|Publication number||US4306421 A|
|Application number||US 06/136,028|
|Publication date||Dec 22, 1981|
|Filing date||Mar 31, 1980|
|Priority date||Mar 31, 1980|
|Also published as||CA1137324A, CA1137324A1, DE3167024D1, EP0036986A2, EP0036986A3, EP0036986B1|
|Publication number||06136028, 136028, US 4306421 A, US 4306421A, US-A-4306421, US4306421 A, US4306421A|
|Inventors||Eugene F. Gucwa, Jr., Jackie D. Francis|
|Original Assignee||Carrier Corporation|
|Export Citation||BiBTeX, EndNote, RefMan|
|Patent Citations (5), Referenced by (6), Classifications (9)|
|External Links: USPTO, USPTO Assignment, Espacenet|
1. Field of the Invention
This invention in general relates to heat exchanger assemblies and more particularly to the routing of capillary tubes to feed refrigerant into the circuits of the heat exchanger.
2. Prior Art
A heat exchanger, as used in an air conditioning system or a refrigeration application, is designed to have refrigerant flowing through tubes and a heat transfer media to be heated or cooled flowing in heat exchange relation with those tubes. In all but the smallest heat exchangers it is common to have more than one fluid flow circuit through the heat exchanger. Hence, it is necessary to make connections to each of the circuits so that they may be arranged in the appropriate configuration.
In refrigeration circuits it is additionally necessary when the heat exchanger is serving as an evaporator that the refrigerant undergo a pressure drop just before entering the circuit such that liquid refrigerant may be evaporated to a gas to absorb heat energy from the media to be cooled. Numerous expansion devices are known in the art to accomplish this pressure drop including a capillary tube. Such a tube is a small internal diameter tube of a predetermined length to achieve the desired pressure drop.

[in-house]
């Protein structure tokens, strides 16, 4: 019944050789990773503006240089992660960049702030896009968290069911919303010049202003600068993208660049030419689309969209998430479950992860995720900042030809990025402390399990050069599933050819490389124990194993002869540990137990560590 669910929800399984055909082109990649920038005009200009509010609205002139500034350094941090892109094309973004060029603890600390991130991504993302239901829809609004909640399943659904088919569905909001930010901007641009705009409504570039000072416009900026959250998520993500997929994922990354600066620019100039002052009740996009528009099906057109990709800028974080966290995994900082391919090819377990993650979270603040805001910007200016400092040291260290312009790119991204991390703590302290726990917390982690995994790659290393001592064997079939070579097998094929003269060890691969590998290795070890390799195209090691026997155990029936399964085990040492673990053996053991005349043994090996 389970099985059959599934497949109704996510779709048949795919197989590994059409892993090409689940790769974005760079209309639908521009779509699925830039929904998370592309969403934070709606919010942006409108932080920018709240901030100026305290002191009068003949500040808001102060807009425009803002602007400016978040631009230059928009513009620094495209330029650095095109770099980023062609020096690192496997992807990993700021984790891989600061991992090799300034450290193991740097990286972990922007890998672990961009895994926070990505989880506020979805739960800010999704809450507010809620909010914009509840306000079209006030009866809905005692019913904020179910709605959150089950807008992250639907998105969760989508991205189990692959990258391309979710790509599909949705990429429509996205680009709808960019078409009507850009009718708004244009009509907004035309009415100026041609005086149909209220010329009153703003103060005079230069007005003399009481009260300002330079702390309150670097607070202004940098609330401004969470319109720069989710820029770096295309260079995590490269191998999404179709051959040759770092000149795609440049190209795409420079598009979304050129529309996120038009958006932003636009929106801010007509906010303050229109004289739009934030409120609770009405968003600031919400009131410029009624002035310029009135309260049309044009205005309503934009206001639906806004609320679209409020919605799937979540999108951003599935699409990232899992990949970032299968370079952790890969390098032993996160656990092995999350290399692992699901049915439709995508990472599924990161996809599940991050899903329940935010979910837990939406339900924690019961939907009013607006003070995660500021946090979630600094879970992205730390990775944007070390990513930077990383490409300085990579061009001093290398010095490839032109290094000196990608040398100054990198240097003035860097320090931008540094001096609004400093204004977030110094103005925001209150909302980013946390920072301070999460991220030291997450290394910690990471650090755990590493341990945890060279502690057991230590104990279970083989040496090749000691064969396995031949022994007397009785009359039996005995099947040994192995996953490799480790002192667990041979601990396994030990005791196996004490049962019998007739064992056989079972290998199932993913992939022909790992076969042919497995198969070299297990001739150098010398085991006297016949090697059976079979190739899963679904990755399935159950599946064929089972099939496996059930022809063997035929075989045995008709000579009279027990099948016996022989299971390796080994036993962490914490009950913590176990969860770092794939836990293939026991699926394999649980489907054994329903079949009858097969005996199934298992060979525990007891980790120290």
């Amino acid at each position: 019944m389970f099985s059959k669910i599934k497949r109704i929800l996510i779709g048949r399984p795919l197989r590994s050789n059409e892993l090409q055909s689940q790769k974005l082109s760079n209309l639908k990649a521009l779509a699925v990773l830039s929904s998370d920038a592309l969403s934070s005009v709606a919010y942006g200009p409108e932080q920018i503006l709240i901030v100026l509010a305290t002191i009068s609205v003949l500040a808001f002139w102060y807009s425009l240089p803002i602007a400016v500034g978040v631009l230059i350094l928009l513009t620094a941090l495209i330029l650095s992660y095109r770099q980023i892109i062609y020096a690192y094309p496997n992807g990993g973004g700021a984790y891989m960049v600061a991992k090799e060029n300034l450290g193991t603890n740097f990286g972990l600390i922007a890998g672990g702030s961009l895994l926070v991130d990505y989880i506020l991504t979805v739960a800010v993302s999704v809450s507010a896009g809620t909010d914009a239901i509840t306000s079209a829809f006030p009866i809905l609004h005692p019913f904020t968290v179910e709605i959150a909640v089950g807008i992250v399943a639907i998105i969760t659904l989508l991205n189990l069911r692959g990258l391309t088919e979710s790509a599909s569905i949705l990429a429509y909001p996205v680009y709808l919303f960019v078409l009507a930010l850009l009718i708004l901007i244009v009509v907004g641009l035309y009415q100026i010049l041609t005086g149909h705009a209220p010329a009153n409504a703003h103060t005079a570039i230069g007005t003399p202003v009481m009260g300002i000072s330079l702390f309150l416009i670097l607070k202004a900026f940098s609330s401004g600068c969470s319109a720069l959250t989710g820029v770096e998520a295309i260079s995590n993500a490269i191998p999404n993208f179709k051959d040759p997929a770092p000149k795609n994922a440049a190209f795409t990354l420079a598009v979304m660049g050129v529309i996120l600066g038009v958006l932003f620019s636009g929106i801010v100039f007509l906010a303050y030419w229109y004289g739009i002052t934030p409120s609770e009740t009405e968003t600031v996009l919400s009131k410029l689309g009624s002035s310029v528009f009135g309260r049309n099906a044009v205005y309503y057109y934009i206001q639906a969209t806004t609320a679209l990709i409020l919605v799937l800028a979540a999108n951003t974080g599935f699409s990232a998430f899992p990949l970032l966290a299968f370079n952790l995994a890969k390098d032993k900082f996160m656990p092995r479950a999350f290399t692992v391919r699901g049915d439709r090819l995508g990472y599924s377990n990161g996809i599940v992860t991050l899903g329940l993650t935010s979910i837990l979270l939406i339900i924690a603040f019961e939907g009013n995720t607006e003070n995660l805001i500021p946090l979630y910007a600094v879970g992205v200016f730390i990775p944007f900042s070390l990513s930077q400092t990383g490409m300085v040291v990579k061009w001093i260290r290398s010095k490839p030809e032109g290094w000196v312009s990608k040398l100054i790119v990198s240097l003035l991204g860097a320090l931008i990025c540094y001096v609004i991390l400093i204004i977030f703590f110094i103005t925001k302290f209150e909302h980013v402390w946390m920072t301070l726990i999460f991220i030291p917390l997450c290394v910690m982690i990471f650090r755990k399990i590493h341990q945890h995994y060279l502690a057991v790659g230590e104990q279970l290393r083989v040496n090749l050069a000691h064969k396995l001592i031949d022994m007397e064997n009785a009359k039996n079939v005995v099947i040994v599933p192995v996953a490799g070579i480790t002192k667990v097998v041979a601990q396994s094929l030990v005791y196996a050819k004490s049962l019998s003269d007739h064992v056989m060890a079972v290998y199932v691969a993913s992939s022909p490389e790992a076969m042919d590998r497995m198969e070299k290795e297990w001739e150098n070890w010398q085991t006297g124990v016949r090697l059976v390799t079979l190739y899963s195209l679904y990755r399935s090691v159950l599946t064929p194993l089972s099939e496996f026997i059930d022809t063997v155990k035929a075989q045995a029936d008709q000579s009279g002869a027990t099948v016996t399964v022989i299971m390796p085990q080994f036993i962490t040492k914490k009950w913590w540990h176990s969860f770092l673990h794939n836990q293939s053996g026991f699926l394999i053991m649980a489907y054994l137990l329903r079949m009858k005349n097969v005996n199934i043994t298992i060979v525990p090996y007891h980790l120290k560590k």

Heretofore, in multiple circuit heat exchangers it has been customary to utilize a capillary tube for each circuit in the heat exchanger and to connect each capillary tube at one end to a distributor and at the other end to each circuit of the heat exchanger. When the circuits of the heat exchanger become numerous the capillary tubes are wound like spaghetti about an end of the heat exchanger, all the capillary tubes originating from one point and terminating at the various circuits. In even more complex applications more than one distributor may be used such that there is considerable intertwining of capillary tubes and the concurrent problems are multiplied. A typical example of a single distributor feeding a series of capillary tubes for a heat exchanger may be found in U.S. Pat. No. 4,057,975. Therein, in FIG. 2 there is disclosed a complex coil having seven circuits, each fed by a separate capillary tube.